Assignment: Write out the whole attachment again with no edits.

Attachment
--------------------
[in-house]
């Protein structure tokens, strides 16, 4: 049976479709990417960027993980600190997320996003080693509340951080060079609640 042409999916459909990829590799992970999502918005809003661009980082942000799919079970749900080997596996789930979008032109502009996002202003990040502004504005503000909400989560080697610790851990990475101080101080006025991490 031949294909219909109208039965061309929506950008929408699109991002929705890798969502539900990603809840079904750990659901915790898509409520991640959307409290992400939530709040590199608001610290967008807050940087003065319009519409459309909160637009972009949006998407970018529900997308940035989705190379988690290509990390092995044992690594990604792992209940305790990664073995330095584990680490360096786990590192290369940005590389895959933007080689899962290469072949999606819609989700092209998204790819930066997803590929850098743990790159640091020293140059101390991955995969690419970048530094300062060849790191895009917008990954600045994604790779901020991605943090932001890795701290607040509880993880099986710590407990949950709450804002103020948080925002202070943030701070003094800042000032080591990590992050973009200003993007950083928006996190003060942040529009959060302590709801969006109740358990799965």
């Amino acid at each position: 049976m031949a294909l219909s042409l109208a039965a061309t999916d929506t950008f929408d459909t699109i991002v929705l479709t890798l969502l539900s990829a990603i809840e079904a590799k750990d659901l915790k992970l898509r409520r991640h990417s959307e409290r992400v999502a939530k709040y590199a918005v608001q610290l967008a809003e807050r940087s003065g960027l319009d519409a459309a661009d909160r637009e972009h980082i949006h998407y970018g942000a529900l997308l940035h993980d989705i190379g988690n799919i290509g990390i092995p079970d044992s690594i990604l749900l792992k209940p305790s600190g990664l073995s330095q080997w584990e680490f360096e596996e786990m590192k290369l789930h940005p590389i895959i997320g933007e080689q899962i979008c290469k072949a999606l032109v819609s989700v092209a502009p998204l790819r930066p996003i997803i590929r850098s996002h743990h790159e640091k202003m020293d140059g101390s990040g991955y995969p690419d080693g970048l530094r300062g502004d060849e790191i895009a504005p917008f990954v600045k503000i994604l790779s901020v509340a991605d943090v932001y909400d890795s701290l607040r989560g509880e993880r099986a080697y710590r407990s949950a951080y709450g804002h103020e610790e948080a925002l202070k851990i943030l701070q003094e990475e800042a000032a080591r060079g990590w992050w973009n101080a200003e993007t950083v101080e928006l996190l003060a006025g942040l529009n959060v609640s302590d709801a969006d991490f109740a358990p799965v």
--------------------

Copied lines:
[in-house]
């Protein structure tokens, strides 16, 4: 049976479709990417960027993980600190997320996003080693509340951080060079609640 042409999916459909990829590799992970999502918005809003661009980082942000799919079970749900080997596996789930979008032109502009996002202003990040502004504005503000909400989560080697610790851990990475101080101080006025991490 031949294909219909109208039965061309929506950008929408699109991002929705890798969502539900990603809840079904750990659901915790898509409520991640959307409290992400939530709040590199608001610290967008807050940087003065319009519409459309909160637009972009949006998407970018529900997308940035989705190379988690290509990390092995044992690594990604792992209940305790990664073995330095584990680490360096786990590192290369940005590389895959933007080689899962290469072949999606819609989700092209998204790819930066997803590929850098743990790159640091020293140059101390991955995969690419970048530094300062060849790191895009917008990954600045994604790779901020991605943090932001890795701290607040509880993880099986710590407990949950709450804002103020948080925002202070943030701070003094800042000032080591990590992050973009200003993007950083928006996190003060942040529009959060302590709801969006109740358990799965």
């Amino acid at each position: 049976m031949a294909l219909s042409l109208a039965a061309t999916d929506t950008f929408d459909t699109i991002v929705l479709t890798l969502l539900s990829a990603i809840e079904a590799k750990d659901l915790k992970l898509r409520r991640h990417s959307e409290r992400v999502a939530k709040y590199a918005v608001q610290l967008a809003e807050r940087s003065g960027l319009d519409a459309a661009d909160r637009e972009h980082i949006h998407y970018g942000a529900l997308l940035h993980d989705i190379g988690n799919i290509g990390i092995p079970d044992s690594i990604l749900l792992k209940p305790s600190g990664l073995s330095q080997w584990e680490f360096e596996e786990m590192k290369l789930h940005p590389i895959i997320g933007e080689q899962i979008c290469k072949a999606l032109v819609s989700v092209a502009p998204l790819r930066p996003i997803i590929r850098s996002h743990h790159e640091k202003m020293d140059g101390s990040g991955y995969p690419d080693g970048l530094r300062g502004d060849e790191i895009a504005p917008f990954v600045k503000i994604l790779s901020v509340a991605d943090v932001y909400d890795s701290l607040r989560g509880e993880r099986a080697y710590r407990s949950a951080y709450g804002h103020e610790e948080a925002l202070k851990i943030l701070q003094e990475e800042a000032a080591r060079g990590w992050w973009n101080a200003e993007t950083v101080e928006l996190l003060a006025g942040l529009n959060v609640s302590d709801a969006d991490f109740a358990p799965v």